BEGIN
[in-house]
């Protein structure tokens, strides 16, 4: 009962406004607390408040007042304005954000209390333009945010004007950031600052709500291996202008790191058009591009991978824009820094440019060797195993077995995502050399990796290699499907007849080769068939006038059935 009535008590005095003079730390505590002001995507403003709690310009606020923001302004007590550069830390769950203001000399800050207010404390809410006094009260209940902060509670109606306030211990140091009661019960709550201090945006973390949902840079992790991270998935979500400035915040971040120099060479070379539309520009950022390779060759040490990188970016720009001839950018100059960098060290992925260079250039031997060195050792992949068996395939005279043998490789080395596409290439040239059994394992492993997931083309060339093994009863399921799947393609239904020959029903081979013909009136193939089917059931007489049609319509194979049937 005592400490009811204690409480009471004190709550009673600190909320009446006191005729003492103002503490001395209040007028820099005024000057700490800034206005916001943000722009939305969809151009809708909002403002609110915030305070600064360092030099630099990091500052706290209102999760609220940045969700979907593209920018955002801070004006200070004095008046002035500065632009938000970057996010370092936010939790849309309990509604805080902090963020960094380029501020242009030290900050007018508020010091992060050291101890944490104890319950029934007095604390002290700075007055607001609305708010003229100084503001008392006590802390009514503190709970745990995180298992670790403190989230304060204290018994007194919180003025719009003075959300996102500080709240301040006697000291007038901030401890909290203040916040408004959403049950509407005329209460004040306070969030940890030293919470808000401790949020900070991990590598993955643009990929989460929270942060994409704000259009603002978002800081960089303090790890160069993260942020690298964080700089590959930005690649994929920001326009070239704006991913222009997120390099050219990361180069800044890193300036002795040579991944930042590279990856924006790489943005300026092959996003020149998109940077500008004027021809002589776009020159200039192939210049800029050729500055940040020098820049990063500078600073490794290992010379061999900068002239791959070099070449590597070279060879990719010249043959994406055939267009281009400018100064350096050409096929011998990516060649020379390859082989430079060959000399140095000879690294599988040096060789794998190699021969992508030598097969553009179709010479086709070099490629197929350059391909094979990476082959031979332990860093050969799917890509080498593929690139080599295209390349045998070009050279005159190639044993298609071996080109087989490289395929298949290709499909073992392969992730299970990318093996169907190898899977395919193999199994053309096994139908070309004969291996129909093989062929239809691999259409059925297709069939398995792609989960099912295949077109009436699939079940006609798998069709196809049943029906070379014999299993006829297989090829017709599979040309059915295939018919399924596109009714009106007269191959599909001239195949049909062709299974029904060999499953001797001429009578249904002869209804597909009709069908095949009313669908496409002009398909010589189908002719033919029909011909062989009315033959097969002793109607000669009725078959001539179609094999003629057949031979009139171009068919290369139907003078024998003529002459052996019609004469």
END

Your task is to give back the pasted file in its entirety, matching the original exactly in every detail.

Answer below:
[in-house]
């Protein structure tokens, strides 16, 4: 009962406004607390408040007042304005954000209390333009945010004007950031600052709500291996202008790191058009591009991978824009820094440019060797195993077995995502050399990796290699499907007849080769068939006038059935 009535008590005095003079730390505590002001995507403003709690310009606020923001302004007590550069830390769950203001000399800050207010404390809410006094009260209940902060509670109606306030211990140091009661019960709550201090945006973390949902840079992790991270998935979500400035915040971040120099060479070379539309520009950022390779060759040490990188970016720009001839950018100059960098060290992925260079250039031997060195050792992949068996395939005279043998490789080395596409290439040239059994394992492993997931083309060339093994009863399921799947393609239904020959029903081979013909009136193939089917059931007489049609319509194979049937 005592400490009811204690409480009471004190709550009673600190909320009446006191005729003492103002503490001395209040007028820099005024000057700490800034206005916001943000722009939305969809151009809708909002403002609110915030305070600064360092030099630099990091500052706290209102999760609220940045969700979907593209920018955002801070004006200070004095008046002035500065632009938000970057996010370092936010939790849309309990509604805080902090963020960094380029501020242009030290900050007018508020010091992060050291101890944490104890319950029934007095604390002290700075007055607001609305708010003229100084503001008392006590802390009514503190709970745990995180298992670790403190989230304060204290018994007194919180003025719009003075959300996102500080709240301040006697000291007038901030401890909290203040916040408004959403049950509407005329209460004040306070969030940890030293919470808000401790949020900070991990590598993955643009990929989460929270942060994409704000259009603002978002800081960089303090790890160069993260942020690298964080700089590959930005690649994929920001326009070239704006991913222009997120390099050219990361180069800044890193300036002795040579991944930042590279990856924006790489943005300026092959996003020149998109940077500008004027021809002589776009020159200039192939210049800029050729500055940040020098820049990063500078600073490794290992010379061999900068002239791959070099070449590597070279060879990719010249043959994406055939267009281009400018100064350096050409096929011998990516060649020379390859082989430079060959000399140095000879690294599988040096060789794998190699021969992508030598097969553009179709010479086709070099490629197929350059391909094979990476082959031979332990860093050969799917890509080498593929690139080599295209390349045998070009050279005159190639044993298609071996080109087989490289395929298949290709499909073992392969992730299970990318093996169907190898899977395919193999199994053309096994139908070309004969291996129909093989062929239809691999259409059925297709069939398995792609989960099912295949077109009436699939079940006609798998069709196809049943029906070379014999299993006829297989090829017709599979040309059915295939018919399924596109009714009106007269191959599909001239195949049909062709299974029904060999499953001797001429009578249904002869209804597909009709069908095949009313669908496409002009398909010589189908002719033919029909011909062989009315033959097969002793109607000669009725078959001539179609094999003629057949031979009139171009068919290369139907003078024998003529002459052996019609004469």